An "environmentalist" is a totalitarian socialist whose real
objective is to revive socialism and economic central planning under the
subterfuge of "saving the planet" from capitalism. He is
"green" on the outside, but red on the inside, and is hence
appropriately labeled a "watermelon."
A conservationist, by contrast, is someone who is actually
interested in solving environmental and ecological problems and protecting
wildlife and its habitat. He does not propose having government force a
separation of man and nature by nationalizing land and other resources,
confiscating private property, prohibiting the raising of certain types of
animals, regulating human food intake, etc. He is not a socialist ideologue
who is hell bent on destroying capitalism. He does not publicly wish that a
"new virus" will come along and kill millions, as the founder of
"Earth First" once did. More often than not, he seeks ways to use
the institutions of capitalism to solve environmental problems. There is even
a new name for such a person: enviropreneur. Or he
may call himself a "free-market environmentalist" who understands
how property rights, common law, and markets can solve many environmental
problems, as indeed they have.
In light of the distinction between an environmentalist and a
conservationist, "Watermelons of the World Unite!" should be the
theme of the upcoming "Earth Summit" in Rio that begins on June 19.
The meeting will be devoted to endless conniving about how to go about
creating a centrally planned world economy (under the auspices of United
Nations bureaucrats) in the name of the latest euphemism for socialist
central planning, "sustainable development." This doesn’t
mean that the Watermelons of the World will be successful; only that they are
as numerous as flies on a herd of cattle, and will never give up on their
pipe dream of a centrally planned, socialist world economy, no matter how
much of a nightmare socialism has been for millions of people all around the
The watermelon strategy was announced and encouraged by one of the
gray eminences of academic socialism, the late
economist Robert Heilbroner, in a September 10,
1990 essay in The New Yorker entitled "After Communism."
Written in the midst of the worldwide collapse of socialism, and the
realization that socialist governments during the twentieth century had
murdered more than 100 million of their own people as part of the
"price" of establishing their "socialist paradise," Heilbroner’s essay was a huge mea culpa (See Death by Government by
Rudolph Rummel). He even wrote the words, "Mises was
right," about the inherent failures of socialism, referring to the
writings of Ludwig von Mises in the 1920s and 1930s
that explained in great detail why socialism could never work as an economic
system (See his book, Socialism).
After admitting that he had been dead wrong for the previous half
century during which he devoted his academic career to promoting socialism in
America (the veiled purpose of his The Worldly Philosophers,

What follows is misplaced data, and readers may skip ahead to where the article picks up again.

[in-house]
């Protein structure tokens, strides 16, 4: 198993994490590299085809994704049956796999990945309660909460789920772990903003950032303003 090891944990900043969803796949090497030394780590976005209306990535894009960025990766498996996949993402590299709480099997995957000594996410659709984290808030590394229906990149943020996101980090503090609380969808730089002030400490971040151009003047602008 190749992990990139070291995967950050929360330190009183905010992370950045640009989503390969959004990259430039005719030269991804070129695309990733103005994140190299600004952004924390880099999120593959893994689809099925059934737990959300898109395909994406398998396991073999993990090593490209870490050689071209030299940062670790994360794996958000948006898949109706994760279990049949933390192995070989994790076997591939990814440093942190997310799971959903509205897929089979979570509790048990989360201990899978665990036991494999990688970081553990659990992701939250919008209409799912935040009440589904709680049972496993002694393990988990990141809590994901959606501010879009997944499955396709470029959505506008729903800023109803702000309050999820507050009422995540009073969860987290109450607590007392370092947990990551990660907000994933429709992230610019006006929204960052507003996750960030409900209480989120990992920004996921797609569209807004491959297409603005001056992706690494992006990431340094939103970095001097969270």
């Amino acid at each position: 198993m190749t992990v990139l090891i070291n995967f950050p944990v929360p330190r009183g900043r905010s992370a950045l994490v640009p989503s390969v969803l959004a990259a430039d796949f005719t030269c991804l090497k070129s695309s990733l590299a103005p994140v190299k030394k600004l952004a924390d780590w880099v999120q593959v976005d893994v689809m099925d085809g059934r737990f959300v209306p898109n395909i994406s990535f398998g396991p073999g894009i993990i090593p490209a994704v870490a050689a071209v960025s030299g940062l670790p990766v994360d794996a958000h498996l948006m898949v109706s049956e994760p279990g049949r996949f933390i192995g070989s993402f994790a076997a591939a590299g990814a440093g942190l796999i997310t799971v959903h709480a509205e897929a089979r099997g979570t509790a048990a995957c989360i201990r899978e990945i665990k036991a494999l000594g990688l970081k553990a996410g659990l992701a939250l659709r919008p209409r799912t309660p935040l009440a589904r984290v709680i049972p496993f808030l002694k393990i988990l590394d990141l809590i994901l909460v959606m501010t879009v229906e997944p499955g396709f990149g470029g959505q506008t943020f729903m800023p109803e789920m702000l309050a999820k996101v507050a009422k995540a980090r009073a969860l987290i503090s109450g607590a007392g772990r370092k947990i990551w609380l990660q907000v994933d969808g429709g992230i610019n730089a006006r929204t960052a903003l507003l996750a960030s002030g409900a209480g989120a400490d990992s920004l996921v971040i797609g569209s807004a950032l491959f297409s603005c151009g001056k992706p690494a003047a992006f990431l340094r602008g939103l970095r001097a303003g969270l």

that made him a millionaire), Heilbroner sadly
bemoaned that "I am not very sanguine about the prospect that socialism
will continue as an important form of economic organization . . ." While
much of the rest of the world was wildly celebrating the demise of this
diabolically evil institution, Heilbroner was
crying in his soup over it.
Rather than facing the reality of the inherent evil of all forms of
socialism, Heilbroner intoned that "the
collapse of the planned economies has forced us to rethink the meaning of
socialism." (Writing in The New Yorker, Heilbroner
naturally assumed that all of "us" readers were socialist
ideologues like himself). After all, he continued,
"socialism is a general description of a society in which we would like
our grandchildren to live." But "what, then, is left" of
"the honorable title of socialism," asked Heilbroner.
The man was obviously depressed and dejected that history had proven
his academic career to have been a complete fraud, but he was not about to
admit that fact, or to give up on perpetrating the same fraud that he had
perpetrated for at least the previous half century. A new subterfuge must be
invented, he said, that will fool or lull the public into acquiescing in
adopting socialism. This might take a while, he said, and if "we"
are successful, "our great grandchildren or great-great grandchildren
may be prepared to acquiesce in social arrangements that our children or
grandchildren would not."
subterfuge was explained by him as follows: "There is, however, another
way of looking at . . . socialism. It is to conceive of it . . . as the
society that must emerge if humanity is to cope with . . . the ecological
burden that economic growth is placing on the environment."
"We" socialists must all become watermelons, in other words. If
enough members of the public can be hoodwinked with this subterfuge, then
"capitalism must be monitored, regulated, and contained to such a degree
that it would be difficult to call the final social order capitalism."
That is exactly what will be discussed at the upcoming "Earth
Summit" in Rio.
published on http://lewrockwell.com/dilorenzo/dilorenzo230.html